Absorption of oral calcium formulations may be altered and elimination of calcium by the kidney decreased with renal impairment. Hyperphosphatemia occurs during renal failure. Calcium acetate or calcium carbonate, in addition to providing calcium, complexes phosphates within the GI tract. Calcium carbonate can partially correct metabolic acidosis associated with chronic renal failure. Clinical monitoring of renal function and serum calcium and phosphate concentrations is necessary.

References

  1. "Product Information. Posture (calcium phosphate, triphasic)." Whitehall-Robbins, Madison, NJ.
  2. "Product Information. Neo-Calglucon (calcium glubionate)." Sandoz Pharmaceuticals Corporation, East Hanover, NJ.
Major

Calcium Salts (Includes Citracal Calcium Pearls) ↔ Sarcoidosis

Severe Potential Hazard, High plausibility

Applies to: Sarcoidosis

Hypercalciuria, with or without hypercalcemia, may occasionally occur in patients with sarcoidosis. Elevated calcium levels may result from increased intestinal absorption of calcium, which is related to the extrarenal production of vitamin D by mononuclear phagocytes present within the sarcoid granuloma. Therapy with calcium salts should be administered cautiously and only if necessary in patients with sarcoidosis.

References

  1. "Product Information. Posture (calcium phosphate, triphasic)." Whitehall-Robbins, Madison, NJ.
  2. "Product Information. Neo-Calglucon (calcium glubionate)." Sandoz Pharmaceuticals Corporation, East Hanover, NJ.
  3. Fauci AS, Braunwald E, Isselbacher KJ, Wilson JD, Martin JB, Kasper DL, Hauser SL, Longo DL, eds. "Harrison's Principles of Internal Medicine. 14th ed." New York, NY: McGraw-Hill Health Professionals Division (1998):
Major

Vitamin D Analogs (Includes Citracal Calcium Pearls) ↔ Arrhythmia

Severe Potential Hazard, High plausibility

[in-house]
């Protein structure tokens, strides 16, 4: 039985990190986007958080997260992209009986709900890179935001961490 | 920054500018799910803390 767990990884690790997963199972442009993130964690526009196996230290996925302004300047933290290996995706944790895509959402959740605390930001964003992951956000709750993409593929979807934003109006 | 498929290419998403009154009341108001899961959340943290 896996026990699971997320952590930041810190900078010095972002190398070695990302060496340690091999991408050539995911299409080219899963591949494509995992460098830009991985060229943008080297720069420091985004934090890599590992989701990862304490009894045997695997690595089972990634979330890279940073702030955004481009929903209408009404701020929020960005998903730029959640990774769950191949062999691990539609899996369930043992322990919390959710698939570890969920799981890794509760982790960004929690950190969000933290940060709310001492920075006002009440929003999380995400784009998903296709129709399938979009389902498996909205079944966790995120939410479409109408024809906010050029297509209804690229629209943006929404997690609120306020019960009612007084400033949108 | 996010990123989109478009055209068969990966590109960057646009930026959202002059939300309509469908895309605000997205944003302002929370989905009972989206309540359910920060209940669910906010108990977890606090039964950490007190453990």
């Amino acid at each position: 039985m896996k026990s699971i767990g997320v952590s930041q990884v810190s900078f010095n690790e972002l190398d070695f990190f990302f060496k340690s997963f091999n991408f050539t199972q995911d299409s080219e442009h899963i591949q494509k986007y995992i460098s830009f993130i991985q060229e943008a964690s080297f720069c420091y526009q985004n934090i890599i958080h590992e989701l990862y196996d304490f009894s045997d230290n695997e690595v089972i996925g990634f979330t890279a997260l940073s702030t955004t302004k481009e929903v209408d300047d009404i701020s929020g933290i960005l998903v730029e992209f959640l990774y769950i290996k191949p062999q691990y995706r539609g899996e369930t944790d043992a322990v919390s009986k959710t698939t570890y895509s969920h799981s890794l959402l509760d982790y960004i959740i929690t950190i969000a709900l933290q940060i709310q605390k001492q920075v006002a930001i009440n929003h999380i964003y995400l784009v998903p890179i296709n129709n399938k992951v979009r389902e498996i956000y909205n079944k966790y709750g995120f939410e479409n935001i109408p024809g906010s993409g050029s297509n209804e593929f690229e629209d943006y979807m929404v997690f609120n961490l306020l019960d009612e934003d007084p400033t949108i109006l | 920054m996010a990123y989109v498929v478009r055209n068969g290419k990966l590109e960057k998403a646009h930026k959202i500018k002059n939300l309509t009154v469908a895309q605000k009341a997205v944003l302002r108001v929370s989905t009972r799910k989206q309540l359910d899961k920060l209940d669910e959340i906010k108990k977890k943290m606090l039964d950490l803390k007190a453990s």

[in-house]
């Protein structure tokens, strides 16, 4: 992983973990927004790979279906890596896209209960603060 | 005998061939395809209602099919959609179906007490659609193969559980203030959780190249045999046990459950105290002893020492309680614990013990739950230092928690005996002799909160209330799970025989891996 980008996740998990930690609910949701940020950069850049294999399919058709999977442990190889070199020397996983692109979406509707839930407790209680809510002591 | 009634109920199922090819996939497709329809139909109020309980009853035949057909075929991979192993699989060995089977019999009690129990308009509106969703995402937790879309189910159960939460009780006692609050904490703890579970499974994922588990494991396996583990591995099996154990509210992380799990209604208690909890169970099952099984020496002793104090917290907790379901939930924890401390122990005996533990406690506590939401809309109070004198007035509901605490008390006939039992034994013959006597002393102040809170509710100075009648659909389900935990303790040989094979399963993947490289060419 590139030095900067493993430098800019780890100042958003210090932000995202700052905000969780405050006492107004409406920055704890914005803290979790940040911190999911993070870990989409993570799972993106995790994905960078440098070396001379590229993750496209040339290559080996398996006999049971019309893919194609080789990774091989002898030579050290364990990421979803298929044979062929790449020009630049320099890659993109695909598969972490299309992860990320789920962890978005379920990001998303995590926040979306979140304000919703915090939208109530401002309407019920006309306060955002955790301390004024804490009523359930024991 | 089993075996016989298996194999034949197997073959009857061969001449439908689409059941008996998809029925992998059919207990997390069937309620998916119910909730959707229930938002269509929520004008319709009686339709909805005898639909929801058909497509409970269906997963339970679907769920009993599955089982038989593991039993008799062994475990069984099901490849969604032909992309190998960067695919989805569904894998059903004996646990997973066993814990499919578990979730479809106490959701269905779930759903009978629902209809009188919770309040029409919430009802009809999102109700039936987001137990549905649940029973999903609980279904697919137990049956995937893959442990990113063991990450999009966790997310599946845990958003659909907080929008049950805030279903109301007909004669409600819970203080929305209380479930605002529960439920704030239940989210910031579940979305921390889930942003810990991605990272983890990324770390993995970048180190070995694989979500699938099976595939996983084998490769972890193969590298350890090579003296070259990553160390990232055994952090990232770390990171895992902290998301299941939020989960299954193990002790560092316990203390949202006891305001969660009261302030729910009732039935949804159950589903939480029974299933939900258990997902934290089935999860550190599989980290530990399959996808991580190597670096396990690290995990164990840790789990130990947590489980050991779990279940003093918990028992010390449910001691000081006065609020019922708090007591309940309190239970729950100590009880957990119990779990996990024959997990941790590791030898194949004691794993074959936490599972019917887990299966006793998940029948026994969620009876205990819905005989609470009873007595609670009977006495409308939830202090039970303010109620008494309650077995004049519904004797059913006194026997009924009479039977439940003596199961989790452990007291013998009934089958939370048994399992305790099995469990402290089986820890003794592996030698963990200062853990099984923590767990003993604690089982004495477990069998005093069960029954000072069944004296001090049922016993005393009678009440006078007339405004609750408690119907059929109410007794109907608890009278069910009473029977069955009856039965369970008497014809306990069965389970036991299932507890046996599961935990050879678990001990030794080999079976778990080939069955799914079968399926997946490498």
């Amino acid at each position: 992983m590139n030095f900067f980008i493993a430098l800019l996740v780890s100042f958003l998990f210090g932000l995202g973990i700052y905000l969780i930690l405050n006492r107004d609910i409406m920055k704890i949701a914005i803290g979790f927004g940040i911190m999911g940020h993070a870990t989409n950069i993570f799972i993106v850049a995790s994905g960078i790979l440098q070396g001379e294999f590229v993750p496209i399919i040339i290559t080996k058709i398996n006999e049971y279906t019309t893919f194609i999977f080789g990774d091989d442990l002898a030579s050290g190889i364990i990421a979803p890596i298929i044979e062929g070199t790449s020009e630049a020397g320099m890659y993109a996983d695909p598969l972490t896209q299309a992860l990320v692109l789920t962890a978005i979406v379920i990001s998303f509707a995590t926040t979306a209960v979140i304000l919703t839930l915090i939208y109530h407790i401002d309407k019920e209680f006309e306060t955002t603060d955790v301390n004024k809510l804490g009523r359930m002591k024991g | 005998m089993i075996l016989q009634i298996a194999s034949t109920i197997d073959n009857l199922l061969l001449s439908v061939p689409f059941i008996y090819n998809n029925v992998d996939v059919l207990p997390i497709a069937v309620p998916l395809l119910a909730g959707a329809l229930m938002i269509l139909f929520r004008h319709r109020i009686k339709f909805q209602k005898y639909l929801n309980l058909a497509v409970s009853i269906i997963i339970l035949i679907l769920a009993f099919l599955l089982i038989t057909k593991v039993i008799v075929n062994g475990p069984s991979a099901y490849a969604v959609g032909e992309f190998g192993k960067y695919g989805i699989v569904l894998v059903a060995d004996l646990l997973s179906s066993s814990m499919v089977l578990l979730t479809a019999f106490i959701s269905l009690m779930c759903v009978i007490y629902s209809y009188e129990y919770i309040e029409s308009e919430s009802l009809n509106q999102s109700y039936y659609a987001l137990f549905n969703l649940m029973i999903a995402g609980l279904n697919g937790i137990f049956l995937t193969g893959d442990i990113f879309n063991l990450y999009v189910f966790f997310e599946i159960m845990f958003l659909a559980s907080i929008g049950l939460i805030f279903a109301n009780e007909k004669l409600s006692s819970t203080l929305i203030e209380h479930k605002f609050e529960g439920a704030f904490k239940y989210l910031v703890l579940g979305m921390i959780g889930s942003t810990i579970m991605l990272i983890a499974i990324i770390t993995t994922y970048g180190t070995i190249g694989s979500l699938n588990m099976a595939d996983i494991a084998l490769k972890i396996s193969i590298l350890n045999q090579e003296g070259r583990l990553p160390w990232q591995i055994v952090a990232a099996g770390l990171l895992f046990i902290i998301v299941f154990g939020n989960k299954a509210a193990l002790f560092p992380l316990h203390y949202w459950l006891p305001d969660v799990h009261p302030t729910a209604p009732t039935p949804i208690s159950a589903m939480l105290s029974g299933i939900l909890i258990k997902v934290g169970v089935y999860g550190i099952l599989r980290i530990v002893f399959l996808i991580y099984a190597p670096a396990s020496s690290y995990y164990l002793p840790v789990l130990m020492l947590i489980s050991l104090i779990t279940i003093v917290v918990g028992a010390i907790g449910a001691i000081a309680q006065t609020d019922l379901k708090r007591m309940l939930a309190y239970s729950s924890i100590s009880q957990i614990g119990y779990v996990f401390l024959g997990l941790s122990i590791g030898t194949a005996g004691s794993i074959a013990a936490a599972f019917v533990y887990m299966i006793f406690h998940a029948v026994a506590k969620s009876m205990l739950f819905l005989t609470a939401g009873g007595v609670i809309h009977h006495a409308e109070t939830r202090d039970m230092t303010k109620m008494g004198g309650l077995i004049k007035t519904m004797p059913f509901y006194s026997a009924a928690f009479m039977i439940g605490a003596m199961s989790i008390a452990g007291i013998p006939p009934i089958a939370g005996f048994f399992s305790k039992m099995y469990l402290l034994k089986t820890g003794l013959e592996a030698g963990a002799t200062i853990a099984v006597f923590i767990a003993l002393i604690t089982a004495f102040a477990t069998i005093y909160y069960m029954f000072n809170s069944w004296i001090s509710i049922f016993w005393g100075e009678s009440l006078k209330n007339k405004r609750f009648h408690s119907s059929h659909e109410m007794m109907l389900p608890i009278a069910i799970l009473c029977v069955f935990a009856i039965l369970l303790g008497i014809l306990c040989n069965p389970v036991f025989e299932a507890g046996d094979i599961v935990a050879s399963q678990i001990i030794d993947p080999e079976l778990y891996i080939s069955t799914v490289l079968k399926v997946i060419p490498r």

Applies to: Arrhythmias

Vitamin D analogs function to increase serum calcium concentrations and can exacerbate arrhythmias, particularly in patients receiving cardiac glycosides. Therapy with vitamin D analogs should be administered cautiously in patients with or predisposed to cardiac arrhythmias. Clinical monitoring of serum electrolyte concentrations and cardiac function is recommended.

References

  1. "Product Information. Calciferol (ergocalciferol)." Schwarz Pharma, Mequon, WI.
  2. "Product Information. Calderol (calcifediol)." Organon, West Orange, NJ.
  3. "Product Information. Rocaltrol (calcitriol)." Roche Laboratories, Nutley, NJ.
Major

Vitamin D Analogs (Includes Citracal Calcium Pearls) ↔ Electrolyte Imbalance

Severe Potential Hazard, High plausibility

Applies to: Phosphate Imbalance

Vitamin D analogs administered in the presence of hyperphosphatemia can result in precipitation of calcium-phosphate deposits within the vascular or renal systems or other soft tissue calcifications. A solubility product (Serum Calcium X Phosphate) should not exceed 70. Serum electrolyte concentrations should be corrected prior to vitamin D analog therapy and monitored during therapy.

References

  1. "Product Information. Calciferol (ergocalciferol)." Schwarz Pharma, Mequon, WI.
  2. "Product Information. Calderol (calcifediol)." Organon, West Orange, NJ.